The Khatris (From Sanskrit क्षत्रिय Kshatriya) are a north Indian community that originated in the Potwar Plateau of Punjab. This region is historically connected with the composition of the Vedas and classics like the Mahabharata and Ashtadhyayi. The Kshatriya are members of the Hindu military order. As administrators and rulers, Kshatriya are assigned with protecting the Hindu Dharma, and serving humanity. In course of time, however, as a result of economic and political exigencies, the Khatri also expanded into mercantile occupations. When Pakistan and India gained independence, most of the Khatris in what became Pakistan migrated to India. Today Khatris live in all regions of India, but are concentrated in Punjab, Haryana, Delhi and Uttar Pradesh. While most Khatris are Hindu, some are also Sikh or Muslim and a small minority are Jain. Khatris of all these faiths collectively form one community. In modern times, the Khatri play a significant role in the Indian economy, serving as businessmen, civil and government administrators, landlords and military officials. Khatri family names include Anand, Awal, Badhwar, Baijal, Bagga, Bajaj, Bakshi, Batta, Bedi, Behal (Behl), Bhalla, Bhola, Bhasin, Bhandari, Bhandula, Bindra, Birghi, Chadha, Chandok, Charan, Chona, Chopra, Choudhary,Chetal, Dhall, Dhawan, Dhingra, Dhir, Dua, Duggal, Dhupar, Dumra, Gambhir, Gandhi, Gandhoke, Gadok, Gadhiok, Ghai, Gujral, Gulati, Gulla, Handa, Jerath, Jairath, Jaggi, Jalota, Jolly, Kakkar (Kacker) ,Kapoor (Kapur), Kalra, Katyal, Keer, Khanna, Kehar, Khosla, Khullar,Kochhar, Kohli, Koshal, Lala, Lamba, Loomba, Madhok, Mahendru, Maini, Malhotra, Malik, Mangal, Mankhand, Manraj, Mehra, Mehrotra, Mehta, Midha, Monga, Nair(Nayyar), Nagpal, Nayer, Nehra, Nijhawan, Nikhanj, Oberoi, Ohri, Parwanda, Passi, Phull, Phul, Phool, Puri, Rai, Rehan, Roshan, Sabharwal, Sablok, Sadana, Saggar (Sagar), Saggi, Sahni(Sawhney), Sami, Sarin(Sareen), Sarna, Sehgal (Sahgal), Sekhri, Sethi, Seth, Sial (Syal), Sibal, Sikka, Singh, Sobti, Sodhi, Sondhi, Soni, Sood(Sud), Suri, Talwar, Tandan (Tandon), Tehim, Tuli, Thapar, Trehan, Uberoi, Uppal, Vadehra, Vasudeva, Ved, Verma, Vig, Vij, Vinaik (Vinayak), Vohra, Wadhawan, Wahi (Wahie), Walia, Wassan(Wason).The Arora (Ahuja, Aneja, Khurana, Chawla, Juneja), Sood, One interesting difference between Aroras and Khatris is the colour of bangle (churah), which brides wear during the marriage ceremony. Arora women wear white bangles (Chitta churah) and Khatri women wear red ones (Laal churah), along with their bridal wear. But in many areas of Punjab, Arora women women red bangles as well and vice versa.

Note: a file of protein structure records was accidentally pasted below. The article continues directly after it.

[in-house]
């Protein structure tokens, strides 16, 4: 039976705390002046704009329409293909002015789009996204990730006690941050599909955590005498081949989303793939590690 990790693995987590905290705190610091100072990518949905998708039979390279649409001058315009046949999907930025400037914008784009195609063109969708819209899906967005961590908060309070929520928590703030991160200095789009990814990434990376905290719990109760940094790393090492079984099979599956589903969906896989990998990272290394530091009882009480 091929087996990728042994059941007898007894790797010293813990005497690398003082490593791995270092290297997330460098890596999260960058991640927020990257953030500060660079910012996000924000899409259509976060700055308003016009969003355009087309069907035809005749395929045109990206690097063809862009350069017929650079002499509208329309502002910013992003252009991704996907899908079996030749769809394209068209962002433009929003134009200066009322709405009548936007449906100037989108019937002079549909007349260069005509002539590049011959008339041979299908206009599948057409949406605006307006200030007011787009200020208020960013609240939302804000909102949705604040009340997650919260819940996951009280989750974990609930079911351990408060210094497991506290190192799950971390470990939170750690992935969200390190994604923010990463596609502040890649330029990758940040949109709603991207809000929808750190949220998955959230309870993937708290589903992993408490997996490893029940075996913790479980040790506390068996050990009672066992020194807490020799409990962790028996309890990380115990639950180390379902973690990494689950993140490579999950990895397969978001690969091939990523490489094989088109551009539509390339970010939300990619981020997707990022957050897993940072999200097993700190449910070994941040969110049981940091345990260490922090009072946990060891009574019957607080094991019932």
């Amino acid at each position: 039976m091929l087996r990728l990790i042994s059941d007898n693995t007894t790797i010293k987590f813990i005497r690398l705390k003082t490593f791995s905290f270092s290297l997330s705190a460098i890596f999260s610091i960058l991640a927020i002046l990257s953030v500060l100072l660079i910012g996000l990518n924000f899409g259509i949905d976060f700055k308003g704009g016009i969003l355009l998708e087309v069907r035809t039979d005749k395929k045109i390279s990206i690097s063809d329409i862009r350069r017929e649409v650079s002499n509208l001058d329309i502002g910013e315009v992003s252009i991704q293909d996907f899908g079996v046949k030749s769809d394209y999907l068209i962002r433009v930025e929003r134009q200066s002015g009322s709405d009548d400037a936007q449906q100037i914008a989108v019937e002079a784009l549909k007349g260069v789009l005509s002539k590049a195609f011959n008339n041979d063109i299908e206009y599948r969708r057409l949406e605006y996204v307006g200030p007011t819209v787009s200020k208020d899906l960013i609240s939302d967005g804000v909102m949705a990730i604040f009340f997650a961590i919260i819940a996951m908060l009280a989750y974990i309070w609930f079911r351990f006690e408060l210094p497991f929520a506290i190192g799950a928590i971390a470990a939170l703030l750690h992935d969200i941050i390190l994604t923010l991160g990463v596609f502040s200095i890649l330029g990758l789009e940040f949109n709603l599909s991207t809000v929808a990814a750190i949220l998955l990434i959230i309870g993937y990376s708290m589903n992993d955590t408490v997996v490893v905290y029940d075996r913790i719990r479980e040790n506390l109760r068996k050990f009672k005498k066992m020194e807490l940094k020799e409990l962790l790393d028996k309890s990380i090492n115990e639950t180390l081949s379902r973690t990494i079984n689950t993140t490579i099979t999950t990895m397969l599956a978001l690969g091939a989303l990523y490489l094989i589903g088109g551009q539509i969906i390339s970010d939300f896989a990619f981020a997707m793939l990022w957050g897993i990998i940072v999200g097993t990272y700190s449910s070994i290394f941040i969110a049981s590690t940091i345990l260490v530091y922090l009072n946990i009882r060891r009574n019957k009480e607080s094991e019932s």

For the most part, Khatris have been in the civil, government, and military administrators roles for centuries. Some subgroups of Khatris have gone in the merchant business as traders, and have participated in trade well beyond India’s borders, for many centuries from Burma to Russia. At one time, the Khatris controlled a significant share of the trade in the central Asian region. The Hindu fire-temple of Baku, Azerbaijan, supported for centuries by Khatri merchants flourished until the middle of 19th century. The Hindu temples of Kabul built by the Khatris still exist.